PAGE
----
A little over two years ago, in an article entitled “And in the Beginning,” we brought you the story of the 1967 Mercury Cougar Introduction Program, making the Program available in a PDF download. The response was mostly positive, but we did receive a number of complaints about the size of the entire file. We split the file into parts to make it easier to download, but it was not exactly what we call “convenient for viewing.”
By 1969 the pony car war was in full form. Every manufacturer had at least one model in the fray. Sales people had to know their enemies’ strengths and weaknesses. Lincoln Mercury wanted to make sure that they had the information they needed. A series of Competitive Product Comparison Booklets was created, each marked “Confidential.” But now the story can be told… See how the ’69 Mercury Cougar compared to Firebird 350, Camaro, Javelin SST, Barracuda, and even the Mustang Grande.
Ford may have stood for Total Performance on the race track in the ’60’s, but with the exception of a few purpose built Thnderbolt Fairlanes, Lightweight Galaxies, and 427 powered Comets, you would have been hard-pressed to win many street races against rat motor Chevy’s or Hemi-powered Mopars. Bob Tasca knew that winning on the track was good for Ford’s image, but losing on the street was bad for Ford sales. The Cobra Jet story tells the real tale behind how one dealer was able to light a fire under Ford management that changed everything.
Hairy–A car that is a potential performer; also, a difficult race course
The newest addition to our–hopefully–increasing library of classic Cougar literature and manuals is the 1969 Mercury Salesmen’s Newsletter. It’s packed full of information about the 1969 Lincoln-Mercury “muscle cars,” including the Cougar “Boss” 302 Eliminator and the Cyclone.
There is some really intriguing information here. For example, there is the comparison chart featuring the Cougar “Boss” 302 Eliminator, the Plymouth ‘Cuda 340, the Camaro Z/28, and the Mustang “Boss” 302.
You can also find some real entertainment–the Performance Terminology. “Hairy” is only the beginning. So whether your ride is a sponge, a stone, a honker or a gook wagon, you’ll find something of interest here.
In 1969, Cougar Leads the Way in New Features and Value
A completely new sculptured body, a lower, wider, and longer profile, a convertible version, a new roofline, ventless side windows, and an all-new “instrument and command” panel were some of the changes for the 1969 Mercury Cougar extolled in the brochure Lincoln-Mercury Cougar 1969: The Winner Leads the Way! featured here on Classic Cougar Community.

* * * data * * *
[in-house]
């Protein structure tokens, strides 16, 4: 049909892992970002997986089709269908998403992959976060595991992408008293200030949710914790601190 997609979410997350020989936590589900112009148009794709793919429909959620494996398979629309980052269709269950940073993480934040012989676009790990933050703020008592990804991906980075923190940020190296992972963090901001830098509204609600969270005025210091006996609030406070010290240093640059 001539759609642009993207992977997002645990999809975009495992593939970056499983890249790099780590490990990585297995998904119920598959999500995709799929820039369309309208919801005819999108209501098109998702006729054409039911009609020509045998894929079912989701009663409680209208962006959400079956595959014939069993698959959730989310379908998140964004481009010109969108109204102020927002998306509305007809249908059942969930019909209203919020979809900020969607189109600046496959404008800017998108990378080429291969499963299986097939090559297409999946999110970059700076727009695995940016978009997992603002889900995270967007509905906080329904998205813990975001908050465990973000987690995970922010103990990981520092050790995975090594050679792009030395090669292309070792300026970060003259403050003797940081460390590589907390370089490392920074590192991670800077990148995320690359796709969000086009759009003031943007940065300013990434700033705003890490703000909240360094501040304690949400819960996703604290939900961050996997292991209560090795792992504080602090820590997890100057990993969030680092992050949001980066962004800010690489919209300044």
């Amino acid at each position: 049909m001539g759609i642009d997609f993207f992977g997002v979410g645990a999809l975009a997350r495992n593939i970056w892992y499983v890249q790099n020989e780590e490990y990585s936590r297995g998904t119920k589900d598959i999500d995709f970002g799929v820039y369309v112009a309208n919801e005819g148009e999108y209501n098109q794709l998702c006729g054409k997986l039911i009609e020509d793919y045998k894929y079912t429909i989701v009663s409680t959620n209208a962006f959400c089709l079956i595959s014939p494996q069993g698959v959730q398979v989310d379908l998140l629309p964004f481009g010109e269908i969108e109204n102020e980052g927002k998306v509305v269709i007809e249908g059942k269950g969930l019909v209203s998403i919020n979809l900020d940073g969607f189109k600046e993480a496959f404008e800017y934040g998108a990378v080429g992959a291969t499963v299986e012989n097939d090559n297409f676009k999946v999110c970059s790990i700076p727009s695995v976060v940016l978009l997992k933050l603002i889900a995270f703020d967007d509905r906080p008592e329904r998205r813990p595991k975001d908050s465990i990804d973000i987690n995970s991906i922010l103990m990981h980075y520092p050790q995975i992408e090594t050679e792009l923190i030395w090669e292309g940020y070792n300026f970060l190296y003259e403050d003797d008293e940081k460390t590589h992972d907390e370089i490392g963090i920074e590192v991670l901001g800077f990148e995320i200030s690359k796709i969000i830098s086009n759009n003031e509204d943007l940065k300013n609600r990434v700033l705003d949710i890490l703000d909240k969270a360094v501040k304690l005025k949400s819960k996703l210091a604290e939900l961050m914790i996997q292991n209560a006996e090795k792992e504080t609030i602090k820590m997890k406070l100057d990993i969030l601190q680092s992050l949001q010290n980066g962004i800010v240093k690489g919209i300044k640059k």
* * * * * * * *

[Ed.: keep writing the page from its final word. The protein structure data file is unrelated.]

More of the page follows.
The brochure goes through all the new features for ’69 in detail, as well as listing some of the options available. It’s a must-see for any Cougar fan, and will probably leave the 1969 guys drooling and/or preening.
Luxury options, dimensions and specifications, and power options–even the ram air option for the 428-CJ are all listed. There is even a quiz on page 15 to test your Cougar knowledge!
In 1968, you only got a small portion, but it was still spaghetti
If you’ve never spent a Saturday afternoon trying to figure out which vacuum line goes where on that ’68 Cougar you bought from the guy who thought his vacuum system modifications would improve things, you’re very lucky.
The fact is, even Lincoln/Mercury’s technicians needed occasional help when it came to untangling the spaghetti-like mass of vacuum lines under the hood of the ’68 model line. In that battle, they had a special weapon at their disposal that you can now add to your personal Cougar arsenal: the 1968 Lincoln/Mercury Vacuum System Diagnostic Guide. And to make things easy, we’ve also made a handy PDF version that you can download and save to print out as needed.
Hopefully, they’ll make the spaghetti a little less frustrating.
Even then, they knew just how to play you. If the 1968 Mercury Cougar didn’t have you searching your couch cushions for pennies, the Dealer Guide would.
It’s 1968. You’re standing in front of the Lincoln-Mercury dealership. The gas station on the corner is in the midst of a “gas war” with a station down the street; premium is going for 19.9 cents a gallon. Your palms are sweaty. You take a deep breath and walk through the door of the dealership, telling the salesman who meets you at the door that you’re interested in a new Mercury Cougar.
Two hours later, he’s told you all he knows about the model on the showroom floor. He’s had to pry your fingers off the wheel at the end of a long test drive, and he can tell by the gleam in your eyes that he’s got you just where he wants you. He sits you down at his desk, and with a flourish, he produces…the Dealer Guide. A showroom model will no longer suffice. You’re ready to forfeit your soul for a custom-configured Cougar if they’d only show you where to sign.
In 1963, Ford provided its salesmen with this confidential booklet in order to give them the information they needed to sell Ford’s line of 427 high-performance engines.
The booklet includes details of the 427 high-performance engine line, suggested sales prospects and selling techniques, and, most importantly, specifications for the engines.
Whether you’re running a 427 in one of your rides or not, the booklet serves as a fascinating behind-the-curtain glimpse into Ford’s approach to marketing the venerable 427 as well as an intriguing view of a time when gas was cheap and size–in cubic inches–definitely mattered.